The show Parenthood is the dream of my life, along with traveling, changing the world and helping abused or at risk children, publishing a novel and staying healthy. In this show, which many of you probably know, the four adult children of a family are all moved back and living near their parents, most of them- eventually all of them- with kids of their own. Bliss.

Those four faces above, bliss. For as long as I nurse them, sleep with them and keep them home with me, one by one, they keep rolling out of the bed all the same. 

Monday, September 22, 2014

Vlog: Everkins Asks To Nurse

Ever nurses once in the morning and once to go to sleep.
That's it, for a long time, it's been like that.
And yet, every day, all day, in a galaxy not far far away but right in my house,
this happens: in a room, with a broom, in the shower, under flowers, in a robe, infected with microbes, by the cat, on the bathmat:
Ever asks to nurse.

NO YOU CAN'T NURSE from Maggie May Ethridge on Vimeo.
Everkins asks to nurse.

Sunday, September 21, 2014

People In Your Neighborhood

take a swim and read
Putting Faces To the Youths Sentenced To Life For Murder I hope you will take five minutes to read this, and vote and sign petitions that change our barbaric prison laws.

One of the most compelling new ideas I've come across in a long time: Should We All Take a Bit Of Lithium?  I've marveled at the power of lithium ever since I read Kay Jamison's memoir of her Bipolar 1 journey, where she went from out of her mind to mental health over the long haul, with lithium.

I love Lena Dunham's brain SO HARD. I wish I wish I wish

I really enjoyed this essay in Narrative by Justin Cronin, My Daughter and God

My favorite essay ever on The Huffington Post: Love In the Time of The Toad

Everytime you are told that some new creation by scientists is DEFINITELY ONE HUNDRED PERCENT NOT GOING TO HURT YOU, remember there are stories like this.

The One Conversation That Could Save Your Teens Life on Momastery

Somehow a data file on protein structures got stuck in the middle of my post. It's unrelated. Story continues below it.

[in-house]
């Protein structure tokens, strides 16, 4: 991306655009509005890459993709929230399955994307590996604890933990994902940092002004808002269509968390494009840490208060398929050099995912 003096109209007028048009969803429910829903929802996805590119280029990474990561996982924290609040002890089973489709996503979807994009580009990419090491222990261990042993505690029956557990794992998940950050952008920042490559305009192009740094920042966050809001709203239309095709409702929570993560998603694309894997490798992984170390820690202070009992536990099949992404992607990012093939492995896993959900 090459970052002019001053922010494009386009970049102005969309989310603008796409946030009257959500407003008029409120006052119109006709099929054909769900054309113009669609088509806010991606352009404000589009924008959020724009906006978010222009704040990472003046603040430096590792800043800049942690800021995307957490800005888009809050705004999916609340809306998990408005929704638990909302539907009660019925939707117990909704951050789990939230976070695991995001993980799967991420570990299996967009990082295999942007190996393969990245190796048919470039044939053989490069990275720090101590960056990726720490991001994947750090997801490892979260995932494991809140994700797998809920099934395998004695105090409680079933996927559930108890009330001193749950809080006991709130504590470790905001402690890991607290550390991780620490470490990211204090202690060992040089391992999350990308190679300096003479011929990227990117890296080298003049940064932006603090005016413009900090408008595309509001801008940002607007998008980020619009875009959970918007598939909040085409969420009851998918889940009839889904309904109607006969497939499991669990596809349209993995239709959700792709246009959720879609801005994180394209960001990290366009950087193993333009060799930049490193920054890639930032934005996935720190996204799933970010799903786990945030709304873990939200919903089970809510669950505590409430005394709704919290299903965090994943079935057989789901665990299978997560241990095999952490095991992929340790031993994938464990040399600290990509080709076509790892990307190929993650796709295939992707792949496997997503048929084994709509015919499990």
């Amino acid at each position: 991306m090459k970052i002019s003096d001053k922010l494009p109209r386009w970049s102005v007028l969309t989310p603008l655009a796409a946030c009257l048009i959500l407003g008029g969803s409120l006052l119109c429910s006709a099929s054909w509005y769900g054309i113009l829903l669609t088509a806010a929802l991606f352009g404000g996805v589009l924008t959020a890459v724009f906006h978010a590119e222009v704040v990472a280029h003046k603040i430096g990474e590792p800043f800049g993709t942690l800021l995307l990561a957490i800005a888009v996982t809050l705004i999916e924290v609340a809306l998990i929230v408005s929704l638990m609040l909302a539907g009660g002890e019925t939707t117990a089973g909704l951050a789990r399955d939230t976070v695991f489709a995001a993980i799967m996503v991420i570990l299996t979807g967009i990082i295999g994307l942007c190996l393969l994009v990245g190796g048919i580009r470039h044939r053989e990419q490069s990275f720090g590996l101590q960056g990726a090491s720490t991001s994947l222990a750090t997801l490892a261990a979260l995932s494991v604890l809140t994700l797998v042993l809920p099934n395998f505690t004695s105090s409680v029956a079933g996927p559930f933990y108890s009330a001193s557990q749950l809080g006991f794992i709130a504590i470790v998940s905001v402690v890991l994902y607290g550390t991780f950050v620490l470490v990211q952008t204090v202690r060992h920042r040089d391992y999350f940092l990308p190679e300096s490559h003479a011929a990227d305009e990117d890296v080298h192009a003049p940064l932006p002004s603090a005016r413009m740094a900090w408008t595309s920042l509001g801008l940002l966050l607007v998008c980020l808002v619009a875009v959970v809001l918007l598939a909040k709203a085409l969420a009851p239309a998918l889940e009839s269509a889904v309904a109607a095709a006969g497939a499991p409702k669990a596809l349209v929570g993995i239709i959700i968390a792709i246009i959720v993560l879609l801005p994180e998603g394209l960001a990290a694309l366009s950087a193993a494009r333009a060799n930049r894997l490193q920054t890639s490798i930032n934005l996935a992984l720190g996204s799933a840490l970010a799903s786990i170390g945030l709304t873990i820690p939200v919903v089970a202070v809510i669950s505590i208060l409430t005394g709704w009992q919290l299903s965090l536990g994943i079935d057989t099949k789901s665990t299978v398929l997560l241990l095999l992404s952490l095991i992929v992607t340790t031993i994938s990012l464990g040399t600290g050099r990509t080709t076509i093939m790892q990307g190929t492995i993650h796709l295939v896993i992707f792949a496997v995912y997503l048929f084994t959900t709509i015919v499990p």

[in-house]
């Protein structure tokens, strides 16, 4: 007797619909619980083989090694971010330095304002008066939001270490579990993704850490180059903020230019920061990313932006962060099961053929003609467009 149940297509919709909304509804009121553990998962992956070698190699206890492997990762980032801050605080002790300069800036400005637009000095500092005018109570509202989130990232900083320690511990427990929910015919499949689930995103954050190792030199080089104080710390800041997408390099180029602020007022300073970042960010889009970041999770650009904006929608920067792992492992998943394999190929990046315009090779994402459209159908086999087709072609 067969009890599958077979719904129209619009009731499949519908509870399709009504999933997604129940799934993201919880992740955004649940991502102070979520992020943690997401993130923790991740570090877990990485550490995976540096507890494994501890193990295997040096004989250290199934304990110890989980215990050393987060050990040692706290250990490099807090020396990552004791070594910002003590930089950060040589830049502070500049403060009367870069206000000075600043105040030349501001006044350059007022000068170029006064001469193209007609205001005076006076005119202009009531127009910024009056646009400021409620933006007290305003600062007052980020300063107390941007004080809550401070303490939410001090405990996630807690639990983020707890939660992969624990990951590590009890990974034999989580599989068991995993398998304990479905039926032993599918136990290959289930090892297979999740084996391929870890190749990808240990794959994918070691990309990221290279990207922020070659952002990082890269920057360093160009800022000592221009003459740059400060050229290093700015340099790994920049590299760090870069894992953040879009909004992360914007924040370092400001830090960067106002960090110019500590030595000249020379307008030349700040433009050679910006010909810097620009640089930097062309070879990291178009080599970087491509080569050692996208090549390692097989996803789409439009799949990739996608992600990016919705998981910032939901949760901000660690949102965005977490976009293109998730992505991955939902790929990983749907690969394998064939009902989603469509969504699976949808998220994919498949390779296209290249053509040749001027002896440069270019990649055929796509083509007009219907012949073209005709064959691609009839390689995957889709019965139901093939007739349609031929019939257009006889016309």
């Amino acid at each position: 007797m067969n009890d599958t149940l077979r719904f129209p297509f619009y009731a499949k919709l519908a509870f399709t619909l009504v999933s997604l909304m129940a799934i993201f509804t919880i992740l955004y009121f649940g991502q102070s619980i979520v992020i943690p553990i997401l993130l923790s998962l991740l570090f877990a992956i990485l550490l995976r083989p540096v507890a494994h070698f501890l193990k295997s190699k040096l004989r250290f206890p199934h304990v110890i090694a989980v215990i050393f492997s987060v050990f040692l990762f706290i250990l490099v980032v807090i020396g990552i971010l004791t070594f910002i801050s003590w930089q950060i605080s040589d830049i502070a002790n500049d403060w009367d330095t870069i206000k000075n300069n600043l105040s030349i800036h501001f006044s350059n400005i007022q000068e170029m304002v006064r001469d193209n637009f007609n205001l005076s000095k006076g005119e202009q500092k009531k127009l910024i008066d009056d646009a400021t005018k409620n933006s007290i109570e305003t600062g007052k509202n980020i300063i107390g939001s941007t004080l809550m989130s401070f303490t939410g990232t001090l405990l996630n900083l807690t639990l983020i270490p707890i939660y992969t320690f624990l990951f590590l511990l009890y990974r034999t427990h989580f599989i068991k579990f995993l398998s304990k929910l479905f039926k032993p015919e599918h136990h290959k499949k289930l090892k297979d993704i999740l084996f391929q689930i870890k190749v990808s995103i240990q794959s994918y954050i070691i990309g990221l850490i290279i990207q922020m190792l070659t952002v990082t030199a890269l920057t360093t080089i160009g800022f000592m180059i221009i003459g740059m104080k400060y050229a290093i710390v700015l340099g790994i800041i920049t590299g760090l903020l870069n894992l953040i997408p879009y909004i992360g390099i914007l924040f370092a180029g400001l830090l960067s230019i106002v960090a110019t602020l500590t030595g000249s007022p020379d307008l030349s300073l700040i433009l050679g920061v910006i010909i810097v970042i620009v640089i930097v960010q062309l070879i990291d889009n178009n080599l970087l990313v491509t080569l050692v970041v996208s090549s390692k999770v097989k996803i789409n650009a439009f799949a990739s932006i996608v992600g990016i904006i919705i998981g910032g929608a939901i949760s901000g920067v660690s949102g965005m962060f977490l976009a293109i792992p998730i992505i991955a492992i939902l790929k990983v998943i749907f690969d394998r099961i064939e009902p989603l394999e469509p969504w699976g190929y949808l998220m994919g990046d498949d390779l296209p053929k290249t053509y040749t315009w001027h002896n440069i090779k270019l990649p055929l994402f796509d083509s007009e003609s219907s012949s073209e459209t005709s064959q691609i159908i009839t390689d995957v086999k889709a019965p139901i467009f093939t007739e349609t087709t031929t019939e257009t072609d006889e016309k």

Everyone is Totally Just Winging It, All The Time - or, Maggie Could Have Written This

This made me well up with tears of 'yes, exactly' . Knowing My Sons A Little Less




Monday, September 15, 2014

Empire of The Summer Moon: A Response


You should know right away that I'm all in- 100% head over brains and heart in and an avid lover of this book. This book, man. Should have won that Pulitzer.

Look at the cover. Look at the face of Quanah Parker and you know that in the hands of any half respectable historian of this time period, any writer of moderate talents, this is going to be a fascinating story. In the hands of S.C. Gwynne we are transported heart and mind to 1833 and the story of the birth of America- bloody, physical, emotionally heart wrenching and for many, unasked for- and the fight to the death between Indians and white Americans and Mexicans. The outlines of this are familiar to anyone with a basic education, even more so to anyone with an interest in American history, but the total immersion into the heartbeat of the breath to breath, body to blow, life to death moments of this time has been masterfully crafted by S.C. Gwynne. This author- I'd never heard of him, nor read any of his work- has not only built this story for us block by block of valid fact and historical data, but he has also infused the sentences with a deep understanding of human nature, a deep respect for all parties involved in this epic struggle, and an overall devotion to what really happened and not, as with many historical accounts, an noticeable agenda to push, perspective to prove. Here, he might say, is a bold, brilliant and beautiful act from this man, and in the next paragraph he might add, Here is a terrible act of selfish brutism from the same.

In the beginning of our story, there were many tribes of Indians living in the West, and a small but long standing Mexican population. Right away, we understand if we did not already that there were no such thing as 'Indians' so far as one people who lived and fought and socialized and believed in a similar way. The Navajo, for example, wove blankets ( blankets that were eventually worth 10 buffalo hides for every one Navajo blanket ) grazed sheep and feared death. The Comanche, the Indian tribe this book navigates from, killed buffalo, made everything they owned primarily from every part of the buffalo ( raw buffalo liver, squirted with gallbladder bile and eaten, was especially prized ) and were the most feared, skilled and deadly horseback warriors in America.

The story of the Comanche raid on the Parker clan in Texas is bone chilling and a sobering wake up for anyone who thought this recounting was going to be interesting without breaking your heart. The Comanche- and Kiowa tribe members- killed some of the Parkers ( whose menfolk had left them inexplicably exposed to Indian attack, despite the fact that they were very aware of the Indian raids on American settlements, they had left the barricade doors wide open while the men went out to work ) and took two women and three children captive- one child was the blonde haired blue eyed Cynthia Ann Parker. Gwynne leaves no details unspoken, and so we read- I wept- of the violent raping of the women while the children were forced to watch, the beatings of all the captives, and then the way they slept that night- faced down on the dirt, hog tied. One of the smallest captives was a toddler boy who was beaten so badly his mother did not believe he could survive, though survive he did.